With so many racist and homophobic forces obscuring the lives and history of queer people of color, public history methodologies are a vital way to combat their continued erasure. Using Newark as a case study illustrates how productive public history research can be when it branches out from dominant narratives that typically define a place in order to unearth voices and experiences that have been marginalized as a result. In Newark, queer black women are making their history known by participating in public history projects with their communities as they resist harmful narratives of urban decay as well as a society that rarely acknowledges their worth. Validating their work as intellectual endeavors of historical reclamation and retelling will ultimately advance how we understand LGBTQ history more broadly as well as expand the public history field in diverse and dynamic ways.

Public History and Entrepreneurship by Queer Black Women in Newark

In 1998, Kimberlee Williams was attending a business class in downtown Newark when she noticed that most of the offices in the building were empty; ergo, she decided to rent one for only one hundred dollars a month. She recalled, "I had no clue what I was doing, but I knew that I wanted to be an entrepreneur. I had a name. I had a general idea of what I could be doing, and at this point, I had an office."50 But [End Page 204] three months later, the business had failed. Undeterred, Williams restarted FEMWORKS in 2004 with Tamara Fleming. Fleming recalled the first conversation they had about starting FEMWORKS together. She said,

With me, I think just a conversation of what we see as not seeing enough content that's distributed that talked about people of color, women, gay women, gay black women, women in urban communities, blackness—all of that. Just not really seeing enough of our own representation.51

She explained how those conversations about representation are what cemented the formation of their business partnership. As a multicultural marketing agency, FEMWORKS would be about helping other companies reach African Americans, the LGBTQ community, and urban communities—people that, according to Fleming, could relate to the founding partners.

Authenticity in representation drove the mission of FEMWORKS and the image of the company's founders. Not only would FEMWORKS help serve underserved communities, but it would also make itself visible as a company run by two black lesbians. Initially Fleming was worried that they would lose clients if they were open about their sexuality.

At that time, we did have faith-based companies working as our clients, and I felt like if we say this, then we're gonna lose them as a client. I was concerned on that end, but, eventually, that fear subsided, and it was more so like, "If they leave, then they're not for us anyway." I've never really hidden anything, so I'd rather have lost them as a client than to lose myself as a person that's trying to cover up this thing because I was too afraid and too ashamed of it.52

Therefore, instead of hiding their sexual identity, they touted it as a business asset. According to Fleming, their website was the only one she was aware of that not only stated the sexuality of the owners openly, but also named it as a reason why companies should do business with them.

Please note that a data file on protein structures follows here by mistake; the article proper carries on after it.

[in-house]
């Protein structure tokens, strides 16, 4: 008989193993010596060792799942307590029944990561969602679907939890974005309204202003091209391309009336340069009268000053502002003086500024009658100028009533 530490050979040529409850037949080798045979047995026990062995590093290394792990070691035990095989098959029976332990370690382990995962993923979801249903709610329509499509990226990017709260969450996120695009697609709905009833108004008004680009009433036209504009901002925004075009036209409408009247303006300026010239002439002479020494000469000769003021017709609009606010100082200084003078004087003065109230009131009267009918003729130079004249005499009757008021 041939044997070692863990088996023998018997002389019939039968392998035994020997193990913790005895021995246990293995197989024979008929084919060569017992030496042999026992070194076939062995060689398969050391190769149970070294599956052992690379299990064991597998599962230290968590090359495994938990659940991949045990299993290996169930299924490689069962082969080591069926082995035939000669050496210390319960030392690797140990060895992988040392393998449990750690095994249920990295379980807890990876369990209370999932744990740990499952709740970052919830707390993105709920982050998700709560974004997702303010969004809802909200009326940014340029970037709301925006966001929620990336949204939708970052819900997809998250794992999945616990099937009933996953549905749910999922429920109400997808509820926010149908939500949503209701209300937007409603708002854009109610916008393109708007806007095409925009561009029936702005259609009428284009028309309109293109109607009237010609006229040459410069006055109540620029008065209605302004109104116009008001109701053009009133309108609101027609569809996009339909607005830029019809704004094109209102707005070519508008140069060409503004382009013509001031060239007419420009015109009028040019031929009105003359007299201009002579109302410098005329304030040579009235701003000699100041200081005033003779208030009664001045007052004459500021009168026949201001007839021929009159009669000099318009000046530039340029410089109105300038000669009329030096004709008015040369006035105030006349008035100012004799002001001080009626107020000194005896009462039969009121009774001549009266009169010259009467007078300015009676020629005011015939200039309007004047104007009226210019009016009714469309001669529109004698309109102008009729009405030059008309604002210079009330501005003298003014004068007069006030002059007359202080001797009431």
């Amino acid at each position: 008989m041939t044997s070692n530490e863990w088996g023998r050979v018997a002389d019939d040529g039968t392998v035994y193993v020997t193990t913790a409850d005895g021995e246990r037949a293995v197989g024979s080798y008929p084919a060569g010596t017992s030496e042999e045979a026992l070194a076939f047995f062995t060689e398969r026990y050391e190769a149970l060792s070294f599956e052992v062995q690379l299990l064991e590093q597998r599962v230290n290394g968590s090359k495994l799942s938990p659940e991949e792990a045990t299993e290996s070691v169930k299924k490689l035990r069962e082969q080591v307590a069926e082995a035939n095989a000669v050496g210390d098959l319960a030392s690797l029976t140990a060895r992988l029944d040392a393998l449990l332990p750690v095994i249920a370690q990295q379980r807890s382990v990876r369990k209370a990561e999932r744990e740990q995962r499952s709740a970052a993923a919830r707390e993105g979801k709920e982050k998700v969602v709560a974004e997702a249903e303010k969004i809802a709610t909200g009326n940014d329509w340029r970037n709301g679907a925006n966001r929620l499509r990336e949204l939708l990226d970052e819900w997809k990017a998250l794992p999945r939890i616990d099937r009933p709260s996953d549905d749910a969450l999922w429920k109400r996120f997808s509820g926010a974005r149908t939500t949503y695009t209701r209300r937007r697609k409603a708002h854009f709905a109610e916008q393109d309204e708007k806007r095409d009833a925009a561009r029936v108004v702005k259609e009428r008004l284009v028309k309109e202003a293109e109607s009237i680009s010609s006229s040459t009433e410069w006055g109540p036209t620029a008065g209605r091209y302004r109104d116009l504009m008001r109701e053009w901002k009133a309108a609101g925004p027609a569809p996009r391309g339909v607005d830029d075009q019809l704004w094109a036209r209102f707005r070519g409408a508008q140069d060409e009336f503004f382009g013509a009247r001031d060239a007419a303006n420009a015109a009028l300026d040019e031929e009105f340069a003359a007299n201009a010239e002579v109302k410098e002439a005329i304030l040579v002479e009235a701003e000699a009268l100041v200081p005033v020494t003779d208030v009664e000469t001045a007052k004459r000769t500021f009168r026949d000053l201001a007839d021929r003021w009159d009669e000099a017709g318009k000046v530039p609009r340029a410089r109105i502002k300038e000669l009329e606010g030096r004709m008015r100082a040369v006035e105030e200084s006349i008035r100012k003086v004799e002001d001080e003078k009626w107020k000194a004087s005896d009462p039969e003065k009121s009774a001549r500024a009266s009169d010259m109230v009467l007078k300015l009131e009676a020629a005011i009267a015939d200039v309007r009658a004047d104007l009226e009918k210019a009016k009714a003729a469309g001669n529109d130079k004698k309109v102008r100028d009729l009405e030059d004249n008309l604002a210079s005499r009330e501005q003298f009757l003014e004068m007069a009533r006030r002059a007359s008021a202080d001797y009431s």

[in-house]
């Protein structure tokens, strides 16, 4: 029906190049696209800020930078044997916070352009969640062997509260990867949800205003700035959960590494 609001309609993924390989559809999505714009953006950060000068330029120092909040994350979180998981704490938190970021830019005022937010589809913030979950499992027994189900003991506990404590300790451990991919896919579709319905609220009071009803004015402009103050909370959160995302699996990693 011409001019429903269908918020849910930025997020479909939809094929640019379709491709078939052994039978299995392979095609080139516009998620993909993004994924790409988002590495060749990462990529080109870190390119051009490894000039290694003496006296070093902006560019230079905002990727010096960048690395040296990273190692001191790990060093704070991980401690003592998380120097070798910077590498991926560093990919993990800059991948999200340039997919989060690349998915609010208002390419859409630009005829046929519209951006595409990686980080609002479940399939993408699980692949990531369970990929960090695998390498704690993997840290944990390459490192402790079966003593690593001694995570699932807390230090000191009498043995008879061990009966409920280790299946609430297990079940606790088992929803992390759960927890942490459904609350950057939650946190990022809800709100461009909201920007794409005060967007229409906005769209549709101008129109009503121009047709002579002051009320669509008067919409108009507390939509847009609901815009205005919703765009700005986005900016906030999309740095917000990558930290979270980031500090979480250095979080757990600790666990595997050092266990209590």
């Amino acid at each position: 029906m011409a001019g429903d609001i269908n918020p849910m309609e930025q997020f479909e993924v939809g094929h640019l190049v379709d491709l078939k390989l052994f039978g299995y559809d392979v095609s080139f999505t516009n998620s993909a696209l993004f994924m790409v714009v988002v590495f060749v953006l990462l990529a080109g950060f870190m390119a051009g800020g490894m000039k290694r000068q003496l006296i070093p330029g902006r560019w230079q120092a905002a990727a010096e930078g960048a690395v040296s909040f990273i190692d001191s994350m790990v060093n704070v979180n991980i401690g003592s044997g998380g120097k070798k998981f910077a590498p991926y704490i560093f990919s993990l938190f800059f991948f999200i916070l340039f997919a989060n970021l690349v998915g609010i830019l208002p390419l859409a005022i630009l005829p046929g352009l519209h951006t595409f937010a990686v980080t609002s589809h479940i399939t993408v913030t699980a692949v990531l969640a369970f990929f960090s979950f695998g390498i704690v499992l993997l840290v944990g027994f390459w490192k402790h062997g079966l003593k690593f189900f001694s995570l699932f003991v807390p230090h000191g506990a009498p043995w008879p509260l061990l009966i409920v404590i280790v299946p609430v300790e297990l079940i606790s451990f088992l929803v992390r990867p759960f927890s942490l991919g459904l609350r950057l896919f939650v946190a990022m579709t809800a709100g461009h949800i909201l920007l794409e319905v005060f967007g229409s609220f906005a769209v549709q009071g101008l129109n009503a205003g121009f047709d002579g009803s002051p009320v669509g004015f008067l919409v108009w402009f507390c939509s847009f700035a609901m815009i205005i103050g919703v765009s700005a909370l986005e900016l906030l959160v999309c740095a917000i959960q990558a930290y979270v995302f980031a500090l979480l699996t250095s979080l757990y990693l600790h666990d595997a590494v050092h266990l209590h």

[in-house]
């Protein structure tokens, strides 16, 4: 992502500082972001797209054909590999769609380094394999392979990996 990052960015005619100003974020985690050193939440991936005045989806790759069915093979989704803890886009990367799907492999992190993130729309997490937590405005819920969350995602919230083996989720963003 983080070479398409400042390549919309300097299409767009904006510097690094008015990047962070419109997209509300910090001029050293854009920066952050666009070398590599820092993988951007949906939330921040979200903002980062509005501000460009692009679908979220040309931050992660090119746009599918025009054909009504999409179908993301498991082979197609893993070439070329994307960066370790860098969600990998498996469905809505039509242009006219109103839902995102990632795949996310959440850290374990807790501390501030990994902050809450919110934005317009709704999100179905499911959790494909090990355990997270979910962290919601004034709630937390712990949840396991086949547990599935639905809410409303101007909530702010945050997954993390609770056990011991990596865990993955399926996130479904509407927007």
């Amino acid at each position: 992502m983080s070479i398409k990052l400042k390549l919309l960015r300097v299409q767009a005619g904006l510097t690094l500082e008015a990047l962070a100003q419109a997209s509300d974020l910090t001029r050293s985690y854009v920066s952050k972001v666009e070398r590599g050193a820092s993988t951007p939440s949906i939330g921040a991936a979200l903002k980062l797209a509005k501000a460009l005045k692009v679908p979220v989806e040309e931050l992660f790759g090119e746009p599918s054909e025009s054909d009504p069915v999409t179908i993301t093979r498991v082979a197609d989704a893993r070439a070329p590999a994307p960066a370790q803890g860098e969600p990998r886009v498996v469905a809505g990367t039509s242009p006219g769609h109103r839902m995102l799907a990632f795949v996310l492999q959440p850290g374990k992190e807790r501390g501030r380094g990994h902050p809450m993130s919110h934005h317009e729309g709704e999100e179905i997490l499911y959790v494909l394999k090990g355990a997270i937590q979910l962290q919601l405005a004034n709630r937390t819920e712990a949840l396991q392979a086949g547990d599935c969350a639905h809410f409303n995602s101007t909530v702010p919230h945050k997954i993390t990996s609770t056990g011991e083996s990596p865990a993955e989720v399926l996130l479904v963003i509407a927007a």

As a multi-media marketing company run by two queer black women, for over a decade FEMWORKS was key to bringing Newark's vibrant queer community to the fore through their use of social media and advertising. Together, Fleming and Williams reflected a twenty-first century black lesbian entrepreneurial style that is community-driven in its economic model.53 Understanding the power of the media to shape perceptions of marginalized individuals, FEMWORKS engaged in vital [End Page 205] work to positively shape attitudes towards queer people of color. In 2010, for instance, FEMWORKS partnered with the African American Office of Gay Concerns (AAOGC) in Newark on their "Status Is Everything" campaign targeting men who have sex with men (MSM) in order to promote HIV testing and reduce risky behavior. In an effort to maintain authenticity, Fleming photographed LGBTQ Newark residents for campaign advertisements to be placed around the city. The photos would reject the usual clinical tone favored by many HIV resources and instead feature compelling images where love is central, such as gay black men in romantic embrace. Fleming was especially proud of her photograph of a transgender woman used on a giant billboard in Newark:

Nowhere in Newark were your driving around seeing a transgender [woman] on a poster or on a billboard. It wasn't in the side alley streets or anything. It was downtown Newark. It was right on Washington Street. It was bold in your face.54

Her photographs of LGBTQ community members were also used as bus wraps and on postcards. More than just a plea for HIV testing, these were positive images, which publically portrayed Newark's LGBTQ community as health conscious, vibrant, and proud.

Branching out from her role at FEMWORKS, Fleming began to document leaders of Newark's LGBTQ community as an intervention in black queer erasure with a historical consciousness attached to it. Conceived of as an ongoing image study and archive, Fleming has photographed approximately twenty queer individuals to date in what should be recognized as a public history project.55 Her portraits also include physically disabled queer people of color, delve into issues of mental illness, and explore emotionality. The portraits, which included captions featuring each subject's vision for social change, were displayed at the first Queer Newark Oral History Project (QNOHP) conference in 2011, "Queer Newark: Our Voices, Our Histories," and presented a window into Newark's LGBTQ community to a rapt audience. Fleming also took part in the genesis of QNOHP by photographing the organization's early planning meetings. These images are now an important part of QNOHP's archive. In addition to documenting LGBTQ individuals, Fleming has another community archival project, which features elderly women living in the Newark neighborhood of Lincoln Park.